DIARRHEA AND VOMITING

Some dogs can have extremely sensitive stomachs. Keep this in mind when you take in a foster, since many stomach problems, at least initially, are not serious and do not require a vet visit. It is good to inform the rescue group if your foster dog has constant or severe diarrhea, or if they throw up quite a bit. It helps the rescue a lot if you know what to do to help alleviate this, and in many cases get rid of the need for veterinary intervention (which can also cause stress on the dog and rescue).

When you first get a foster dog, it is important to try to know what kind of food they were eating. SO, ask the rescue. If no one knows, then you have to be careful and expect some diarrhea, and maybe even slight vomiting. Food change can be a shock to a dog’s system. If a foster I have ever starts to get loose stool, I mix a little white rice (make it, or get it for $1 at your local Chinese restaurant) in with their dry food, and/or add some sweet potato or pumpkin (canned, without pie seasoning). You can even use sweet potato or pumpkin baby food if it is natural and has no seasoning. This can help ease the transition. If your dog has bad diarrhea though, cease use of the dry food for a bit of time. Take approximately 24 hours of only giving your dog some minimal water (this is very important, since diarrhea can dehydrate your dog). This will give your dog’s stomach a chance to settle. After the initial day, stick to a bland diet (usually boiled chicken and white rice) for a few days. Once the stool starts getting better, you can slowly mix in small amounts of dry food.

Over-the-counter medications can also really help. Pepto Bismol is a popular choice. I sometimes used this instead of the bland diet if I know the diarrhea is from recently being wormed, or if I generally know why the dog is ill. The dosage is approximately 2 teaspoons (10 ml total) per 10 pounds, ideally split between 2 to 4 doses per day. You can see other medications, warnings, and bland diets on this website as well.

Vomiting can be more severe, which is why I advise that you notify the rescue group so they are aware of the issue. Pepto Bismol can help with this as well; the same goes for a bland diet if it happens a few times. Also, see if the dog has eaten any foreign objects by inspecting toys, furniture, carpets, etc. Dogs also vomit if they have empty stomachs (my dog does this sometimes since she randomly gets bored of her dry food). If the vomit is just bile and you realize your dog has not eaten, there you go. Pumpkin also works like Pepto, and can generally help make the stomach feel better. Note: Always notify the rescue if the dog becomes lethargic or defecates and/or vomits blood.

A side note: I once had an issue with a foster dog arriving with red coloring in his feces. I was really concerned, but it turned out to be from food coloring! To avoid issues, I recommend using a food with at least 3 or 4 stars on Dog Food Advisor. For dogs with a skin condition, food with fish and no grains can help a ton.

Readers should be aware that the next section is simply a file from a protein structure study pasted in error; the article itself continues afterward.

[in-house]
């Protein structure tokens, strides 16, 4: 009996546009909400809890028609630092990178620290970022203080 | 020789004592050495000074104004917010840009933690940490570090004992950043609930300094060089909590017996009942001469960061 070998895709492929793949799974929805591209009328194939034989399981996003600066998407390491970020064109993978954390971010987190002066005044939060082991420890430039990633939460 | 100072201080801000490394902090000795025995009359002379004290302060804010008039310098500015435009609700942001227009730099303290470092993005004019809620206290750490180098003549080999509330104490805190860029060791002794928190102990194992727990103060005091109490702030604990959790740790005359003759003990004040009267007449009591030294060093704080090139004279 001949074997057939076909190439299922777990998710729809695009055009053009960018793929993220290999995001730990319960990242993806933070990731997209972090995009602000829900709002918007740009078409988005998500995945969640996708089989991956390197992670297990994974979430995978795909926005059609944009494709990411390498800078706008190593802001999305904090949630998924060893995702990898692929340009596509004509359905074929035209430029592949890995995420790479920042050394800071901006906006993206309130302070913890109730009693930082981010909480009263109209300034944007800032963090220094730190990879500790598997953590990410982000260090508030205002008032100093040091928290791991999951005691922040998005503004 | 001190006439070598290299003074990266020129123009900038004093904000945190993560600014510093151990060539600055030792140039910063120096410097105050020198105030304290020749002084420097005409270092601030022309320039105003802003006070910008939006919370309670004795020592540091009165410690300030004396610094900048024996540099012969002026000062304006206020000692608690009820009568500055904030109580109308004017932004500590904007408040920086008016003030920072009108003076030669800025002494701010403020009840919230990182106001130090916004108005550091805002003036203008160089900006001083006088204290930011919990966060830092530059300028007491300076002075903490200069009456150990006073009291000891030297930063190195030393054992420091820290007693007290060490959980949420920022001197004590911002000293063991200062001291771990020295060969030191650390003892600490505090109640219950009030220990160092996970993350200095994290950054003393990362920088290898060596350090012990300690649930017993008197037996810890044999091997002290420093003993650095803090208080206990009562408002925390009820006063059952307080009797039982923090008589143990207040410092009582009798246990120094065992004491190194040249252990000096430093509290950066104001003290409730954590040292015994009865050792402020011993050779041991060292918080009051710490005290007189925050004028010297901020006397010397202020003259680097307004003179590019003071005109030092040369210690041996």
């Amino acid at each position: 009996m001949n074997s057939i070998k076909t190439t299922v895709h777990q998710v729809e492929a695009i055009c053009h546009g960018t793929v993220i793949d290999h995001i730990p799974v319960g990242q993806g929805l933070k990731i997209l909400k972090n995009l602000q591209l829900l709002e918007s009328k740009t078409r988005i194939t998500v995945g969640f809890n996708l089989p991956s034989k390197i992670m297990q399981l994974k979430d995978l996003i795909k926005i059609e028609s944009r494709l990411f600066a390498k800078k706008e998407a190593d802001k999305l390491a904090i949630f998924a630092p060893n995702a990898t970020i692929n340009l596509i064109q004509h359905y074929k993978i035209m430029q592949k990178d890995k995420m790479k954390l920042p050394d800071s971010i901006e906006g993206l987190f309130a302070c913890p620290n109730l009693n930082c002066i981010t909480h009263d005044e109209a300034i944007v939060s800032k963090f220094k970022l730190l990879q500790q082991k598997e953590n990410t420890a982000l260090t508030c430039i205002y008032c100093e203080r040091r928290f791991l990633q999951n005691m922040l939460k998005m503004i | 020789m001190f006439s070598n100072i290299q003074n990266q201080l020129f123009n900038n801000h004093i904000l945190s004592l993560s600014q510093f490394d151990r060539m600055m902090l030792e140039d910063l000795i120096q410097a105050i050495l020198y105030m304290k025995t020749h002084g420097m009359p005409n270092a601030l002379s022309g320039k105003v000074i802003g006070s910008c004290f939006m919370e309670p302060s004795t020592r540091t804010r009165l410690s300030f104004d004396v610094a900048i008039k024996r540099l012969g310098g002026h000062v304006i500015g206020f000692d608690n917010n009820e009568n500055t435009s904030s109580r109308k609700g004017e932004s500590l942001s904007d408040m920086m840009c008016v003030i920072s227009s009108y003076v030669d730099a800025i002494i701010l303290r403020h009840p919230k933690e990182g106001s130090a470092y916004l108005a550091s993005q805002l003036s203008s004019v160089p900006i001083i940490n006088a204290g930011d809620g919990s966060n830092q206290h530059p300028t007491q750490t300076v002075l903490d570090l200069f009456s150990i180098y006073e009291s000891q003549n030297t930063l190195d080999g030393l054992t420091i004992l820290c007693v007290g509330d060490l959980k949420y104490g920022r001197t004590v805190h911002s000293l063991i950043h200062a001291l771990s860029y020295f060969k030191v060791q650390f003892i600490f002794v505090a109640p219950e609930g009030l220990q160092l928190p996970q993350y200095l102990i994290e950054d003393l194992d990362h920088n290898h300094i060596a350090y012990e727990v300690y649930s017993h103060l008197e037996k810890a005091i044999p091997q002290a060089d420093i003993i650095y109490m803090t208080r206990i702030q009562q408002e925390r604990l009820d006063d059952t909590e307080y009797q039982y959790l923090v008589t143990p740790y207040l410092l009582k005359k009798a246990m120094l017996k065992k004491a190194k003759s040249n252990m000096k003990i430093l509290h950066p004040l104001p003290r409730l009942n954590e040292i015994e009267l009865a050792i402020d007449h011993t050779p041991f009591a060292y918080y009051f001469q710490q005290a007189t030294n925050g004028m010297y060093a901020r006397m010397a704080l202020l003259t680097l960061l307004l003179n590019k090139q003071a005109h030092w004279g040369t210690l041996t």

THE ESCAPE ARTIST

 Megan and foster dog Rupert. Photo by  Stacey Axelrod

Megan and foster dog Rupert. Photo by Stacey Axelrod

Some pups can slip out of anything. I am sure most people have heard a foster "horror story" about a foster slipping out their collar or harness. One great thing to have on hand is a simple carabiner, using it to secure the collar to a harness for an extra level of security. Moving to a new place or foster home can be a shock to the system, and cause confusion for a pup. Cities also have strange noises and new, exciting things to smell, which can cause a dog to run away (it’s nothing against you).  This is why the carabiner can provide a heightened sense of security. Check out these great ways to use a carabiner as a helpful tool.

Other Helpful Hacks

There are other beneficial things I recommend to fosters:

With small dogs and young puppies, honey is fantastic (and yummy) to add a little sugar to the diet. This help when they are ill or to avoid hypoglycemia. It can also sooth a dog’s throat when they have kennel cough or throat irritation (just like when humans come down with a cold).

Having multiple puppies can be a blast. Make sure they all get equal attention, though, so they don’t feel left out.

If you get a stain on a mattress, instead of bleach here’s a fantastic home remedy to clean up those stains from whatever happened: try a mix of hydrogen peroxide, baking soda (or salt), and dish soap. Two websites on making this are here & here.

 Megan's rescue pups Mellie and Zoey. Photo by  Stacey Axelrod

Megan's rescue pups Mellie and Zoey. Photo by Stacey Axelrod

To really impress your rescue and help get your dog adopted, good pictures are a must! Even if you do not have access to a photographer or professional camera, you can still make an impact. iPhone photos can be a great, if done right. The best photos are when the dog is lying down or sitting, and looking at the camera. With black dogs, a lighter background is beneficial. If your dog will not sit still, and treats or toys will not work to gain their attention, have someone hold your dog or put them on your lap. You can also go to a fabric store and make cute backgrounds! Lighting also helps, so if you have a friend with a flashlight or a moving light, you can direct that way. Do not be afraid to be creative. Creativity is fun for you and your foster dog!

If you want to be an overachiever (and there are no adoption events coming up to bring your dog to), take your dog to stores like Petco, or ask around about local adoption events in your neighborhood. Put up flyers about your pup in these stores as well (PetSmart, Petco, Unleashed, etc). I have found many adoptive homes for my foster dogs by taking them to a popular park, large pet-supply store, or popular (and crowded) neighborhood. Spend some time walking and hanging out, and make sure you have flyers or business cards with your foster dog's info, and that they are wearing an "ADOPT ME" bandana. You can make "ADOPT ME" vests using children’s aprons and iron-on letters or fabric paint, or contact Foster Dogs to get a bandana). You can also download Foster Dog Business Cards from our site.

Thank-you for checking out my tips, and good luck on your future fostering adventures! 

Contact Megan at megan@fosterdogsnyc.com 

Note: The original version of this blog post was published on our website in November 2014